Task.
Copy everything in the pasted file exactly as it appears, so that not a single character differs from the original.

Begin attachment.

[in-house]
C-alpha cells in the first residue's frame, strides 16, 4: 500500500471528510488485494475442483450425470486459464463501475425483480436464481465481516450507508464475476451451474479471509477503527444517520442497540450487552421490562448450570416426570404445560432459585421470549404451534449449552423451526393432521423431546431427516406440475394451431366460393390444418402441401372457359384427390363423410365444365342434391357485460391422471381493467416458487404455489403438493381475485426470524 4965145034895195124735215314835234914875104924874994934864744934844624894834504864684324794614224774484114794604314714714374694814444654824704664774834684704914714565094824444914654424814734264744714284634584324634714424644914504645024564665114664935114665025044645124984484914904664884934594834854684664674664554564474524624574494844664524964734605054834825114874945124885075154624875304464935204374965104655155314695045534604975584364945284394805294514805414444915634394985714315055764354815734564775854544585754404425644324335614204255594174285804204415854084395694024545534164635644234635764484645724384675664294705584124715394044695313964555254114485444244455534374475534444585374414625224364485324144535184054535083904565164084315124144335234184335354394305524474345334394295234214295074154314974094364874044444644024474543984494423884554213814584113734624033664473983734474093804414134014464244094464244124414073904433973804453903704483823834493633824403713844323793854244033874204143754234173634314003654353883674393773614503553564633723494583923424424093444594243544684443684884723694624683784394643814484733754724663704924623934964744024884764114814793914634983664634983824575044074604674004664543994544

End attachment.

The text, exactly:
[in-house]
C-alpha cells in the first residue's frame, strides 16, 4: 500500500471528510488485494475442483450425470486459464463501475425483480436464481465481516450507508464475476451451474479471509477503527444517520442497540450487552421490562448450570416426570404445560432459585421470549404451534449449552423451526393432521423431546431427516406440475394451431366460393390444418402441401372457359384427390363423410365444365342434391357485460391422471381493467416458487404455489403438493381475485426470524 4965145034895195124735215314835234914875104924874994934864744934844624894834504864684324794614224774484114794604314714714374694814444654824704664774834684704914714565094824444914654424814734264744714284634584324634714424644914504645024564665114664935114665025044645124984484914904664884934594834854684664674664554564474524624574494844664524964734605054834825114874945124885075154624875304464935204374965104655155314695045534604975584364945284394805294514805414444915634394985714315055764354815734564775854544585754404425644324335614204255594174285804204415854084395694024545534164635644234635764484645724384675664294705584124715394044695313964555254114485444244455534374475534444585374414625224364485324144535184054535083904565164084315124144335234184335354394305524474345334394295234214295074154314974094364874044444644024474543984494423884554213814584113734624033664473983734474093804414134014464244094464244124414073904433973804453903704483823834493633824403713844323793854244033874204143754234173634314003654353883674393773614503553564633723494583923424424093444594243544684443684884723694624683784394643814484733754724663704924623934964744024884764114814793914634983664634983824575044074604674004664543994544